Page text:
Respectful Reel Review #8






Kiersey Clemons, Emory Cohen, Hanna Mangan-Lawrence, Andrew Crawford, Benedict Samuel


J. D. Dillard


After Jenn washes ashore on a small, deserted, tropical island, not only must she survive exposure and hunger, but there is a malevolent creature that not only threatens her life, but makes her question her sanity.


Jenn and her injured friend Brad wash up on a deserted tropical island, but very soon after, Brad dies. He’d been deeply impaled by a conch shell, and barely conscious. The audience knew he was not long for this world. After making a quick circuit around the beach, it becomes clear that this is a very small island.

When Jenn walks through the interior of the island, she finds that a family had once been stranded there. She examines there belongings, and finds some useful items such as a tarp, a flare gun, and rope. She also finds a clearing where all but one of the family members was buried. She buries Brad’s body, and after a night of restless sleep, she discovers that Brad’s body has been exhumed and mutilated.

A while later, standing on the shore, Jenn looks out on the water. She sees something floating. It’s her luggage. As she retrieves the luggage, she discovers a large hole under the water, ominously close to the island.

That night when a plane flies overhead, Jenn runs to grab the flare gun. Too late, she wastes a flare, and fails to gain the attention of the pilot. Unfortunately, she gains the attention of a huge sea creature that attacks her. Luckily, she escapes.

Over the course of several nights, she manages to employ various strategies to elude this large beast, not the least of which is to hide in the interior of a hollowed out log. When the mutilated corpse of another friend, Zack washes up on the beach, Jenn hangs the body from a tree as bait, and manages to see the monster for the first time.

On a subsequent night, Jenn makes a hammock in the trees with the canvas and rope. However, the creature senses her presence in the trees and grabs at her, managing to cause the hammock to fall. Jenn falls, grabbing for the sharpened stick she uses to fish. She stabs at the creature and manages to injure it. It bleeds black blood and she hurts it enough that it decides to escape rather than pursue her.

The following day, while standing on the shore, she sees a raft out on the water that contains her boyfriend, Lucas, and another friend, Mia. They are sunburned and dehydrated. Fortunately for them, Jenn provides them with food and sustenance. All the while, she communicates that she wants to get off the island. There was a family there that died, she explains. When they don’t take her seriously, she tells about the creature, but they don’t believe her, because we learn that Jenn has a history of being caught telling fabricated, untrue stories.


There’s more to the story, but I’m going to stop here. You and I know what happens to doubters in horror movies, so you should have a sense where this movie goes. However, there are some surprises to what follows, and I don’t want to spoil it. This is a survival, creature feature, horror movie. (When’s the last time you saw one of those?) Despite its PG-13 rating, it delivers on the scares. It’s not a hardcore horror movie, heavy in gore, and special effects. It’s PG, but this is the kind of movie you can initiate people into the genre with. Not only that, there is real significance and subtext to the story.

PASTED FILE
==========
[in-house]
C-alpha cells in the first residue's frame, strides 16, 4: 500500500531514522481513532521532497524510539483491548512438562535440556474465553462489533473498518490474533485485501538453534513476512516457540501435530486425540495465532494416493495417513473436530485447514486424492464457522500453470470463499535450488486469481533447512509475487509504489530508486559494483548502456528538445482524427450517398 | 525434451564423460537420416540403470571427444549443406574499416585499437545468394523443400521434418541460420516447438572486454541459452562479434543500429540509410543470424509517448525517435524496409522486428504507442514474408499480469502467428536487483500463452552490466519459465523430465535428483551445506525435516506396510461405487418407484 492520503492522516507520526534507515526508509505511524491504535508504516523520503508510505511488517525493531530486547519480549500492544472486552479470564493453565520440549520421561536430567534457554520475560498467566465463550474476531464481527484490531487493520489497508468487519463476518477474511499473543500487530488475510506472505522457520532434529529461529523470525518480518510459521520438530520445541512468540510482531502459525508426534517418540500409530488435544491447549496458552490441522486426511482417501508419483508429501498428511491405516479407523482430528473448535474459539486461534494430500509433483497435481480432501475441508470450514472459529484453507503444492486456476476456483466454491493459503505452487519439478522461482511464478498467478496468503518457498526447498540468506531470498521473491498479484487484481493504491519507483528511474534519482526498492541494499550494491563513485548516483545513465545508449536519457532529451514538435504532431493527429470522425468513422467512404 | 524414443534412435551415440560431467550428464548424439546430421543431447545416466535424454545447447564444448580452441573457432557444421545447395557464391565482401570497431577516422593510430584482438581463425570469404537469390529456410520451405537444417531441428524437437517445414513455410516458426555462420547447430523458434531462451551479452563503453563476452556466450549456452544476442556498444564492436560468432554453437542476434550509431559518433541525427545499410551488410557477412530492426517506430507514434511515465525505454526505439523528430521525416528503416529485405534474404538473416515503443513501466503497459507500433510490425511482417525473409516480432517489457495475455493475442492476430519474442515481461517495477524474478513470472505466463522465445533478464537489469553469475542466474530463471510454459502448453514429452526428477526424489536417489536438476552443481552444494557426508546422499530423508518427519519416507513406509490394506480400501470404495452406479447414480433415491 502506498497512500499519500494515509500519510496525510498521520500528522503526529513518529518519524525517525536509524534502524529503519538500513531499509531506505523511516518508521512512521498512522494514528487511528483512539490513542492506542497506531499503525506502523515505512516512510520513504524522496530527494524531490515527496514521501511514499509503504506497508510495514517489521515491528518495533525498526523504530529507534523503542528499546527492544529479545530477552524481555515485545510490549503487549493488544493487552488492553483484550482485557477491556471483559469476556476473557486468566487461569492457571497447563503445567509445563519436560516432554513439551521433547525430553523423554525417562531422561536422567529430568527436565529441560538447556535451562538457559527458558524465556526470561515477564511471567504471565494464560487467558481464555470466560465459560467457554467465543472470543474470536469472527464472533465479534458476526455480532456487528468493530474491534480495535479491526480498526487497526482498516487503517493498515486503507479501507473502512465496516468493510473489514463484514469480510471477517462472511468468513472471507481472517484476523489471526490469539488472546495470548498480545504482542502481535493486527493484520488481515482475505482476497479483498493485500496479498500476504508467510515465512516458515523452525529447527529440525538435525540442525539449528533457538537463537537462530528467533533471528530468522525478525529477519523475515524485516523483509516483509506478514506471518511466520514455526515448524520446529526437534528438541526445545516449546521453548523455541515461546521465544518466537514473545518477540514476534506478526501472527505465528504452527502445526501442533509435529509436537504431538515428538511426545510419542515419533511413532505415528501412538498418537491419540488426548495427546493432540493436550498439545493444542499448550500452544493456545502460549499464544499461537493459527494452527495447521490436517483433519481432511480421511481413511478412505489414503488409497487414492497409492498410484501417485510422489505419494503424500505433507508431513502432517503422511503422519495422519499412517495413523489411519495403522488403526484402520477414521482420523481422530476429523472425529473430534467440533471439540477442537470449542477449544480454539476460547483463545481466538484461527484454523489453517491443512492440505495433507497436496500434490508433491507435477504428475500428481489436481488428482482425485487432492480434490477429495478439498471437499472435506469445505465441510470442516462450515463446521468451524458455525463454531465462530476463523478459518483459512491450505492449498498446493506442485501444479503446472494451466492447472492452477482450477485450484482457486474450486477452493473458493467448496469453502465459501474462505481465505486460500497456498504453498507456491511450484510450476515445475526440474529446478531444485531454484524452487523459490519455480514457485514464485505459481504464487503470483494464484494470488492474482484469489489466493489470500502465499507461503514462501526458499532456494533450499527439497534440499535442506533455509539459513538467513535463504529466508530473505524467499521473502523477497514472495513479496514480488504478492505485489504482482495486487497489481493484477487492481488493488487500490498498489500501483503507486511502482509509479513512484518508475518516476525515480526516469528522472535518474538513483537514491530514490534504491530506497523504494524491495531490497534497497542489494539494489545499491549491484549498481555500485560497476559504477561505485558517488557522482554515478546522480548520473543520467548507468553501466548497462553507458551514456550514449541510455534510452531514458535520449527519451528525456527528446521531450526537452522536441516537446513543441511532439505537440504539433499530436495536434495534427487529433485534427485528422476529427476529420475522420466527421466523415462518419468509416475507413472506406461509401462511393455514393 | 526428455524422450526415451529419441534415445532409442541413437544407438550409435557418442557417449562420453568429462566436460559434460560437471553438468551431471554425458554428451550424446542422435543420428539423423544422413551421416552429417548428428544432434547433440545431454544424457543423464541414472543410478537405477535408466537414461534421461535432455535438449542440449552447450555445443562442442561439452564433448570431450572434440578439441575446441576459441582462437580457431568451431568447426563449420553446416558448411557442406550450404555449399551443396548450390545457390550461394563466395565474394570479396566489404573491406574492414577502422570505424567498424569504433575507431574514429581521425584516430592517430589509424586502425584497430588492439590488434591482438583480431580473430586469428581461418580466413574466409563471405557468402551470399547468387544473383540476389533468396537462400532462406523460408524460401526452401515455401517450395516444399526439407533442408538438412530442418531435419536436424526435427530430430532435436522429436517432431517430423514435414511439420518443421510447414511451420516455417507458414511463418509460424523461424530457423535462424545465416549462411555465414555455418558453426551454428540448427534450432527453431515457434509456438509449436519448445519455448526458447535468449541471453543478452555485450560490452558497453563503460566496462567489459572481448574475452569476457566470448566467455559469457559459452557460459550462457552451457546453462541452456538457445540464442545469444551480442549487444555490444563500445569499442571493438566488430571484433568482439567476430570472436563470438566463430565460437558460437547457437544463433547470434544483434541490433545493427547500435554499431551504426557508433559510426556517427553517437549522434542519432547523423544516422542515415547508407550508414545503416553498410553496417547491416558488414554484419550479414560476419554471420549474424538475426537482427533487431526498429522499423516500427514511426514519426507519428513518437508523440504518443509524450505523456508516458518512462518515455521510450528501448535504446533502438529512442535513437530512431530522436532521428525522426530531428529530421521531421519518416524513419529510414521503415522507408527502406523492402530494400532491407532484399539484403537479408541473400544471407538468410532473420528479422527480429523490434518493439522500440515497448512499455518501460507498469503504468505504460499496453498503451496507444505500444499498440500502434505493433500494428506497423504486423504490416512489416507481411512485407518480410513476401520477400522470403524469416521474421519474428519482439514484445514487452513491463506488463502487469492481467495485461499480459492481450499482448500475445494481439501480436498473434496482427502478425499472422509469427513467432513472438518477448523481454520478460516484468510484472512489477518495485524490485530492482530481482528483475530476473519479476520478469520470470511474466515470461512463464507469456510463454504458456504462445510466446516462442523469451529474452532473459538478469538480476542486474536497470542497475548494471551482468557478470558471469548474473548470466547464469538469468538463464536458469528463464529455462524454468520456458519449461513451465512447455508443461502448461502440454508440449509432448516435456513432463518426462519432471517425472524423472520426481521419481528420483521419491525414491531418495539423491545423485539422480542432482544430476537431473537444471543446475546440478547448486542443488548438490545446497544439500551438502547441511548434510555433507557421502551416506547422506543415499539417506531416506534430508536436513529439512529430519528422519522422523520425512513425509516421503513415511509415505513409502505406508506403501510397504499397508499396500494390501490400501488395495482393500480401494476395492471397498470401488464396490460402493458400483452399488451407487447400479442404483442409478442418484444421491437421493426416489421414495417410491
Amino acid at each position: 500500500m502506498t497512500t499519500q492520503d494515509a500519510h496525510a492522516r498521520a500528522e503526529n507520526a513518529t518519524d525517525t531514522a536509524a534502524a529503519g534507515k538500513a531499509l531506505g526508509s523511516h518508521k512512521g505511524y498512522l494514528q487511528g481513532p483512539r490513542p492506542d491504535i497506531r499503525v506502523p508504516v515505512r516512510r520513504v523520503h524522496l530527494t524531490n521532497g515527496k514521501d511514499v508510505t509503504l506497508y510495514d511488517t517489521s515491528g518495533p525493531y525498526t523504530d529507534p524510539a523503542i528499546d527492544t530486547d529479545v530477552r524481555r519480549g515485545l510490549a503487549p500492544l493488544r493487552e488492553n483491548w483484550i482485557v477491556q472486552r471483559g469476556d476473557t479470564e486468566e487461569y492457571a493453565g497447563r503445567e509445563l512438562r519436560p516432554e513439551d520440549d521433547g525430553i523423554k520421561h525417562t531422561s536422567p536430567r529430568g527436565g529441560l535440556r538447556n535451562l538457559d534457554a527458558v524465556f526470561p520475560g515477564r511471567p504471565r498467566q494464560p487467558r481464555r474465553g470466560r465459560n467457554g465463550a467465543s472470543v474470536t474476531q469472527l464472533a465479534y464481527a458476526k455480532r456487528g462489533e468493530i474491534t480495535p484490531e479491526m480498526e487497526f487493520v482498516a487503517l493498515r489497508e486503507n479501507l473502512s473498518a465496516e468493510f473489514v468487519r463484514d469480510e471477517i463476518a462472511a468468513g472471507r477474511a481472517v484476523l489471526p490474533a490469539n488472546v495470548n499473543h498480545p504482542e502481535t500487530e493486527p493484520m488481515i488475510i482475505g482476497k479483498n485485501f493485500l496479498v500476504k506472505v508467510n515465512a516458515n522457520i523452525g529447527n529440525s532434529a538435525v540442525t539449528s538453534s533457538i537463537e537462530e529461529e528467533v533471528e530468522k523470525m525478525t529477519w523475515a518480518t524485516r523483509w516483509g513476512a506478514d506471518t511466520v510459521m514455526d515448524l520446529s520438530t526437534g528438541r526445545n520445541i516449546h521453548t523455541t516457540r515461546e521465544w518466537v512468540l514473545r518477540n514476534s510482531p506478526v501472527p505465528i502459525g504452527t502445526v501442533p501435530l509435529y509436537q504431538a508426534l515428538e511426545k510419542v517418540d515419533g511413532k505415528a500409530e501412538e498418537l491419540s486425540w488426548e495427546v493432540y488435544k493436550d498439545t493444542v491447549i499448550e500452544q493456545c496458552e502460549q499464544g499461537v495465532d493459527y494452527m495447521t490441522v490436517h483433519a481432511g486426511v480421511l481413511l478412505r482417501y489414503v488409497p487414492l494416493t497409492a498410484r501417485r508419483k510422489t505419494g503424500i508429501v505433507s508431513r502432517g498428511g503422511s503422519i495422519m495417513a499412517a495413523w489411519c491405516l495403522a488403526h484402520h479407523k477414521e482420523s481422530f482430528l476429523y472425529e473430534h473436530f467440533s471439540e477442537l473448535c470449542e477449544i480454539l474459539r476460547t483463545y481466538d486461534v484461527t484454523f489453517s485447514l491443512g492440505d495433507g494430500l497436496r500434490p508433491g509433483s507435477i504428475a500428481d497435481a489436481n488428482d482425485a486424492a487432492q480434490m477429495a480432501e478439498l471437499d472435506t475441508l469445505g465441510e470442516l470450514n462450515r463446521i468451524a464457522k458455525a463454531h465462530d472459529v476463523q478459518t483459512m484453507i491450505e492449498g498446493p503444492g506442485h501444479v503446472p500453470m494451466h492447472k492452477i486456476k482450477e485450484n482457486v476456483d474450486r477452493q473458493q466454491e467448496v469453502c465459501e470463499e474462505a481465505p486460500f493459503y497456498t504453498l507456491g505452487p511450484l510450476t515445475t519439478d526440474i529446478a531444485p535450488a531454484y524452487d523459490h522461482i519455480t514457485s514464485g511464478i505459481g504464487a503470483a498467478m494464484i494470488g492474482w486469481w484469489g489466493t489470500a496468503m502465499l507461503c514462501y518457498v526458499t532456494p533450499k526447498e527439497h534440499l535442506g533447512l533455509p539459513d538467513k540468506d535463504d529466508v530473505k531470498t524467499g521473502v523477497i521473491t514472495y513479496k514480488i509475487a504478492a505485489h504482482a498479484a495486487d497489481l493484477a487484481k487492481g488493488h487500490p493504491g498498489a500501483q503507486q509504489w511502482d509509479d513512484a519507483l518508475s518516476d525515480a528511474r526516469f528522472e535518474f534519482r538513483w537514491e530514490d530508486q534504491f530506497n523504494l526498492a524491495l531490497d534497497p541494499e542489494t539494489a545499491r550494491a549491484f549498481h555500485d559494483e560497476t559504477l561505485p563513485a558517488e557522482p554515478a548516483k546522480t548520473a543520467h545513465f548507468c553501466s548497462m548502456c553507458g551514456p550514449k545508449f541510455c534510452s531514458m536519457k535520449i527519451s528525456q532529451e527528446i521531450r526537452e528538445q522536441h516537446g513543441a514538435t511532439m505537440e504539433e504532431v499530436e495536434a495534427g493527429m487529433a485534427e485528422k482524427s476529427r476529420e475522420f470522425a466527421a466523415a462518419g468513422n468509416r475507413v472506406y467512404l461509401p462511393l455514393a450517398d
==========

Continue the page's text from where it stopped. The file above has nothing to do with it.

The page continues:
The appellation “Sweetheart” is used twice in this movie. Both times it is spoken by Lucas to Jenn in an exasperated tone. The term is supposed to be used as a term of endearment. Yet, here there is inequity to the relationship. Lucas throws it in her face that he provides for Jenn, that he holds financial power over her. She’s black. He’s white. I won’t belabor the point. Suffice it to say there is a sense of white privilege that enters the story as soon as Lucas and Mia show up.

I like this movie. If you follow the blog on a regular basis, you know that I (along with most hardcore horror fans) can be rather snobbish about horror, believing it is not for the feint of heart. This movie is special. It delivers on the suspense and the chills. It delivers with a protagonist that is lacking in survival skills, but quickly (compelled by circumstance) learns the skills necessary to survive her particular predicament.

The story is simple in its linear narrative, but executed with really good directing and superior cinematography which is extremely rare for a low budget studio film. I appreciate that Blumhouse Productions is doing these types of horror films (PG-13), and wisely premiered it at Sundance where it developed a buzz that carried through until it’s release. It is currently streaming on Netflix and I recommend you watch it.

For those new to our rating system: 1 Grey Geek is bad; 2 Grey Geeks is passable; 3 Grey Geeks is good; 4 Grey Geeks is excellent; and 5 Grey Geeks is nearly perfect.

I give Sweetheart (2019) 4 Grey Geeks for being Excellent in its simplicity.

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